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How to Walk with Proper Form and Technique

The Art and Science of Fitness Walking


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  • I thought it was a good intro to walking for someone who wants to learn to do it correctly.
  • From the article: ( "Unlike a running stride, your feet should never lift off the ground completely when walking." )

    That could have been better worded. BOTH feet should never lift off the ground, but it would be scuffing our feet to drag the rear foot forward without leaving the ground. (Not to mention the potential for tripping on any unevenness where we're walking, especially if it's not a track.)
  • This article has some good information.

    I like to walk however, it is very very painful for me to walk. I have degenerative disk problems so my lower back hurts and my legs burn like fire when I walk after 5 minutes.

    I started a walking program in the past and then stopped. So I am starting today again.
    I walked for 10 minutes and thought I was going to die by the time 10 minutes rolled around. I stretched also after a few minutes.

    So I am going to keep the information given in this article in mind when I go on my afternoon walk.
  • This article was somewhat helpful. However it does have a couple of typographical errors that I hope you would fix if you knew about them.
  • I generally avoid walking for fitness, because I am prone to shin splints. I always wondered why I could do aerobics and other exercise, but simple walking would hurt so much. Now I see that walking is not so simple and have some great tips on how to improve. This information is very helpful, combined with a new pair of good shoes, I am off and ...well....WALKING!!
  • Thanks for the tips! Very informative!
  • Thank you for an informative and helpful article. I need to not only learn to walk correctly, but to help my son-a TBI patient, improve his gait and walking.
    Very useful for us.
    I think that your article on walking properly is great. I once read Kathy Smith's article on proper walking techniques and she used the word "RACES" to remind oneself of the proper technique. R - rotate foot as you indicated, A - arms should be at a 90 degree angle, C - contract your stomach. E - eyes should be on the horizon, and S - shoulders should be relaxed. It is unbelievable all the people that walk with their head down, causing round shoulders as you age.
  • LINDA5758
    I never realized there was so much to walking. I have learned alot from this article.Thank you I am going to try to do this,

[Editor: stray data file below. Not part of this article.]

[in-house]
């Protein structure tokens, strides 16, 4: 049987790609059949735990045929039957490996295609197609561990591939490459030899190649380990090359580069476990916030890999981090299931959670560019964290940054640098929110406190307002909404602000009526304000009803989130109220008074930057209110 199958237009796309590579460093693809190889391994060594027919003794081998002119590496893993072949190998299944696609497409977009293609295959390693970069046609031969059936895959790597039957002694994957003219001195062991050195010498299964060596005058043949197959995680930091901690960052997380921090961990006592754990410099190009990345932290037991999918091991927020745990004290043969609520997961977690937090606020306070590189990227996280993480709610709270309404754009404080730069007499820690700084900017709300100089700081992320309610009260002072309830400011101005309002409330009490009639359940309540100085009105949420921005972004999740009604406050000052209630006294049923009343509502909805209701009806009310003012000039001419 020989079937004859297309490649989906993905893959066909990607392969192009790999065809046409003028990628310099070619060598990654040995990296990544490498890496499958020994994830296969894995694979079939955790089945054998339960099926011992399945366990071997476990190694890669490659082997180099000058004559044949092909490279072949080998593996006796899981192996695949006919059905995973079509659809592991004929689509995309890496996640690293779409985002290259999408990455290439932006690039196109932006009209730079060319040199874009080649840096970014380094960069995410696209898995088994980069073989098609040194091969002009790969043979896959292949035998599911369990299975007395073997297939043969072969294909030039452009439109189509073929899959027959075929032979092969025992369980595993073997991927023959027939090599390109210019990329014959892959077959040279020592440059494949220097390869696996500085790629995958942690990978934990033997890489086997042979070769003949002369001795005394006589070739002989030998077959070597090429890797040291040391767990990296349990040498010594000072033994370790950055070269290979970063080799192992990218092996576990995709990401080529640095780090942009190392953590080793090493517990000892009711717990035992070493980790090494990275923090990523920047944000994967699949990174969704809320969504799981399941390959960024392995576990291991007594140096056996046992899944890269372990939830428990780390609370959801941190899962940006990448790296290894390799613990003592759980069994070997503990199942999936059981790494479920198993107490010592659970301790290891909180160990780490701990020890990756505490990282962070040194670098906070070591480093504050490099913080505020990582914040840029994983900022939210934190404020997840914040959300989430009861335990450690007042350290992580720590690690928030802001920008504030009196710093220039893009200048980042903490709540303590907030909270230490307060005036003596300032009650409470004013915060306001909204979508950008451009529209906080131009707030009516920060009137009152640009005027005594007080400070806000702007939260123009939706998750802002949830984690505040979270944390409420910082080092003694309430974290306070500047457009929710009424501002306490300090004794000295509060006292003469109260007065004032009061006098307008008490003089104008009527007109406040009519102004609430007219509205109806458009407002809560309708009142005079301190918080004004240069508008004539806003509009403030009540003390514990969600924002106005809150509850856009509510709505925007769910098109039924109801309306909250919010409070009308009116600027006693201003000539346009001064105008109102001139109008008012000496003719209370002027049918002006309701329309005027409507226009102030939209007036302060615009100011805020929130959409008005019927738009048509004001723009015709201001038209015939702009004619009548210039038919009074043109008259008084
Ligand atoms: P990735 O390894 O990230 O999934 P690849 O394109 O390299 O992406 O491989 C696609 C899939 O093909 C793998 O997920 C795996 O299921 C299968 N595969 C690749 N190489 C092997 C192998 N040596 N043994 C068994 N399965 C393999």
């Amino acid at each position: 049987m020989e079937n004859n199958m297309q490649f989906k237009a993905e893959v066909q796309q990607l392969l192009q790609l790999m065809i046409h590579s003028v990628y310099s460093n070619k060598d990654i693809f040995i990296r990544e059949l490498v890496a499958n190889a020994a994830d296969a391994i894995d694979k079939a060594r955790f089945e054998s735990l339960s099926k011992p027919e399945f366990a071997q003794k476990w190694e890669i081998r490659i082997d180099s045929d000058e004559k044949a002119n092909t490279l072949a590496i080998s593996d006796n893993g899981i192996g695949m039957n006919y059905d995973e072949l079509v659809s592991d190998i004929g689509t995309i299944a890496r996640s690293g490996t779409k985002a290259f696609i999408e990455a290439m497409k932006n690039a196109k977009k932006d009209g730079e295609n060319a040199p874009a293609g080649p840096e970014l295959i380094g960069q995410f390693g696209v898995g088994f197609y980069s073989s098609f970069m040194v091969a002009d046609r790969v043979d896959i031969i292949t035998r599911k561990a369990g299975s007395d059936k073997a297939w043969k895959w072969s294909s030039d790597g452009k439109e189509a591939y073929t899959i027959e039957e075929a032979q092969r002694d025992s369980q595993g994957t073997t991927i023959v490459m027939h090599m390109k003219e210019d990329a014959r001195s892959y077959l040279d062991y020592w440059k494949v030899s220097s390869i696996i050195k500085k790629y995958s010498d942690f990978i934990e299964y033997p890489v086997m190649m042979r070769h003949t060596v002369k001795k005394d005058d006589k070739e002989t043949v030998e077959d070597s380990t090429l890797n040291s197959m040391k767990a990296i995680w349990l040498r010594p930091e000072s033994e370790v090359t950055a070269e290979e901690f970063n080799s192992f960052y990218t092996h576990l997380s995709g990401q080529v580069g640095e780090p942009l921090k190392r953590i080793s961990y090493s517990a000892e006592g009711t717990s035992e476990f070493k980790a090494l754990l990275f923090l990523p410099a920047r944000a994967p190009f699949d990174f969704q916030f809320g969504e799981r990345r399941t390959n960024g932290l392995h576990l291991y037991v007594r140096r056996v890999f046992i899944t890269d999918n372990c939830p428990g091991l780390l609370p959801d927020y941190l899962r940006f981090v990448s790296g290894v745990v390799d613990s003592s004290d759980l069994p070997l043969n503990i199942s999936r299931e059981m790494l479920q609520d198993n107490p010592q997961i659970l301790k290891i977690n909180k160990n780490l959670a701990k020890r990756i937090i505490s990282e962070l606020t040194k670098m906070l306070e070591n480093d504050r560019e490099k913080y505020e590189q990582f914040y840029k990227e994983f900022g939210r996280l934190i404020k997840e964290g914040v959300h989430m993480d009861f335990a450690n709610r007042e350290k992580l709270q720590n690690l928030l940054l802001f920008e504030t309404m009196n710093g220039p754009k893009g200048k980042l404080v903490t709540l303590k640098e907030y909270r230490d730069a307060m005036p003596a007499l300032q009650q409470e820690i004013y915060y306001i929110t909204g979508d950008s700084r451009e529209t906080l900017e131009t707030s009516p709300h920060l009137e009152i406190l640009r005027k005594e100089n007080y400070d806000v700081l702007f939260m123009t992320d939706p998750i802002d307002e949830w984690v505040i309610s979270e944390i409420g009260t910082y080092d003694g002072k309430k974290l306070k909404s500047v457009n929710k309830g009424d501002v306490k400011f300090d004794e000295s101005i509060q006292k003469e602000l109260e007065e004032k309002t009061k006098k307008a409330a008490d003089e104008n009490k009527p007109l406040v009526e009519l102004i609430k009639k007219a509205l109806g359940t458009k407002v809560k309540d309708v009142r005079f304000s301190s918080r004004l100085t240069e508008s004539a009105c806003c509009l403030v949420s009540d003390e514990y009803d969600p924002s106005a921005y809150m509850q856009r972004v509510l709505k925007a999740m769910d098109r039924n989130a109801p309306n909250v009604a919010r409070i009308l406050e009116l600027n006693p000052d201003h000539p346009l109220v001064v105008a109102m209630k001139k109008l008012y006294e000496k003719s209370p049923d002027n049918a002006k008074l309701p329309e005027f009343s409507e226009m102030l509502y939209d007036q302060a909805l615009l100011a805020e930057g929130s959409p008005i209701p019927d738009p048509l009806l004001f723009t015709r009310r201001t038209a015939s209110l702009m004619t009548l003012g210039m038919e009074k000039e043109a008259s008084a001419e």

• I'm doing chi walking and running, so the mechanics are different - I have greatly reduced injuries by learning chi technique and plan to walk a half marathon this year!
  • I'm very thankful this article was available. I took a walking/weight loss class in college back in 1985, and none of this information was discussed. Thank you!
  • I really liked this article! I'm ready to start a serious walking program and needed a refresher on the proper techniques to get the most out of my workouts. Thanks!
  • I like this story. I lost over 60 pounds by walking about 5 miles a day and never knew about the leaning on the hills I take. I had foor surgery due to wearing the wrong shoes and not taking good care of my feet. After 5 months of healing, I am looking for articles with information like this so I won't do things again that I never knew before I learned the hard way!
  • Very good article! I didn't realize that leaning back when going down hills could be problematic - but if you stay erect, your abs work much more!
    I also liked the instruction about rolling from heel to ball of foot. I have to watch out that I put enough weight on the inner ball mounts - so that my feet don't slightly roll to the outside (pronation).
    I had to read this sentence a few times to figure out what was intended: "When walking, your center of gravity to move forward, not side-to-side (known as hip sway)." I think the word "to" is supposed to be "should." Also, in key #3 the word "more" should be "move." I really appreciate the advice about not lengthening your natural stride. I am 5'2" and I find it very difficult to walk at a "brisk" pace, the best I can do at this point is slow to moderate. I felt very tempted to lengthen my stride to see if that would make a difference.

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